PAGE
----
The digital era has brought about huge transformations in the map itself, which to date have been largely conceptualised in spatial terms. The emergence of novel objects, forms, processes and approaches in the digital era has, however, posed a swathe of new, pressing questions about the temporality of digital maps and contemporary mapping practices, and in spite of its implicit spatiality, digital mapping is strongly grounded in time. In this peer-reviewed collection we bring time back into the map, taking up Doreen Massey's critical concern for 'ongoing stories' in the world, but asking how mapping continues to wrestle with the difficulty of enrolling time into these narratives, often seeking to ‘freeze’ and ‘fix’ the world, in lieu of being able to, in some way, represent, document or capture dynamic phenomena. This collection examines how these processes are impacted by digital cartographic technologies that, arguably, have disrupted our understanding of time as much as they have provided coherence. The book consists of twelve chapters that address different kinds of digital mapping practice and analyse these in relation to temporality. Cases discussed range from locative art projects, OpenStreetMap mapping parties, sensory mapping, Google Street View, visual mapping, smart city dashboards and crisis mapping. Authors from different disciplinary positions consider how a temporal lens might focus attention on different aspects of digital mapping. This kaleidoscopic approach generates a rich plethora for understanding the temporal modes of digital mapping. The interdisciplinary background of the authors allows multiple positions to be developed.

Open Access (free)
Mapping times
Alex Gekker, Sam Hind, Sybille Lammes, Chris Perkins and Clancy Wilmott

This introductory chapter situates ensuing arguments about the relations between mapping and temporality made by the contributors to this collection. It deploys two cases: (1) the film Back to the Future, and (2) the rise of digital mapping, to exemplify complex aspects of these relations and to highlight the ways in which temporality, as well as space, makes a difference in digital times. A grounding of temporal thinking is deployed to explore the intellectual forces that underpin different ways authors in the book reflect on time as against space in this context. A justification is provided for the sectional layout into ephemerality/mobility, stitching memories, and (in)formalising, and basic introductions to subsequent chapter arguments are made.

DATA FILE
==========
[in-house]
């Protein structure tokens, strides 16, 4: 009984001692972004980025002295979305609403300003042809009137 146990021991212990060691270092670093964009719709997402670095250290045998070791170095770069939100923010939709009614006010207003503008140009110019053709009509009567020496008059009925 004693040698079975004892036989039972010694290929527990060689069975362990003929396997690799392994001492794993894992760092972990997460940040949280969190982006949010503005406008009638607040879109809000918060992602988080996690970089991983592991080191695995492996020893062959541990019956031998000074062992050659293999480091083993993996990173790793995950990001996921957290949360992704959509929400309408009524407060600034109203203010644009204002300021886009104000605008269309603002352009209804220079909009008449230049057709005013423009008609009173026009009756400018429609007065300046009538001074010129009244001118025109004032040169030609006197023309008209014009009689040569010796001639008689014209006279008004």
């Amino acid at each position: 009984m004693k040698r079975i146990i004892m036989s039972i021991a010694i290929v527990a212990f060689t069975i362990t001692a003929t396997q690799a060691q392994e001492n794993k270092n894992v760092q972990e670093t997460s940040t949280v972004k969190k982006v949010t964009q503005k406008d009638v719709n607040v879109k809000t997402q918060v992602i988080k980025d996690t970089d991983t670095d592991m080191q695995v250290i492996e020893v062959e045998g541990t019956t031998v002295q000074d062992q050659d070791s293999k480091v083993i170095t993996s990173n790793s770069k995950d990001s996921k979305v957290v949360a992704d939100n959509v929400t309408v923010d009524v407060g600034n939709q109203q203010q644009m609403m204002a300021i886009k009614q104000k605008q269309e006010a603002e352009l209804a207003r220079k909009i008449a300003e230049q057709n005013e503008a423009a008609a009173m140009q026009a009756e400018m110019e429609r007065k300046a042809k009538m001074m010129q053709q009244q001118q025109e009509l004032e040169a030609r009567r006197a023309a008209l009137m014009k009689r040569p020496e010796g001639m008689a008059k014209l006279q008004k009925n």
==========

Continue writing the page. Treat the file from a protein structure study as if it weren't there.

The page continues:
in Time for mapping
Open Access (free)
Back to the future
Alex Gekker, Sam Hind, Sybille Lammes, Chris Perkins and Clancy Wilmott

This concluding chapter stresses the implications of arguments made by authors in the different sections of the book; highlighting possible broader research questions surrounding digital mapping and temporality that arise. In particular, in relation to the first section of the book, it suggests research might usefully attend to relations of spatiality and temporality, focus on the difficulties of distinguishing between the ephemeral and epochal, and investigate temporal consequences stemming from layering implicit in digital mapping. From the second section, it suggests research might attend more to the possibilities of resistance in the face of technological inevitability, that research might focus on methods for understanding affordances arising in the stitching together of everyday memories in a transient technological age, and suggests we might focus more on places than on spaces in that context. From the final section, it suggests that conceptual, material and anticipatory logics underpinning the organisation of time in digital mapping demand attention. Together, these directions highlight the profoundly social consequences of a shift towards temporality.

in Time for mapping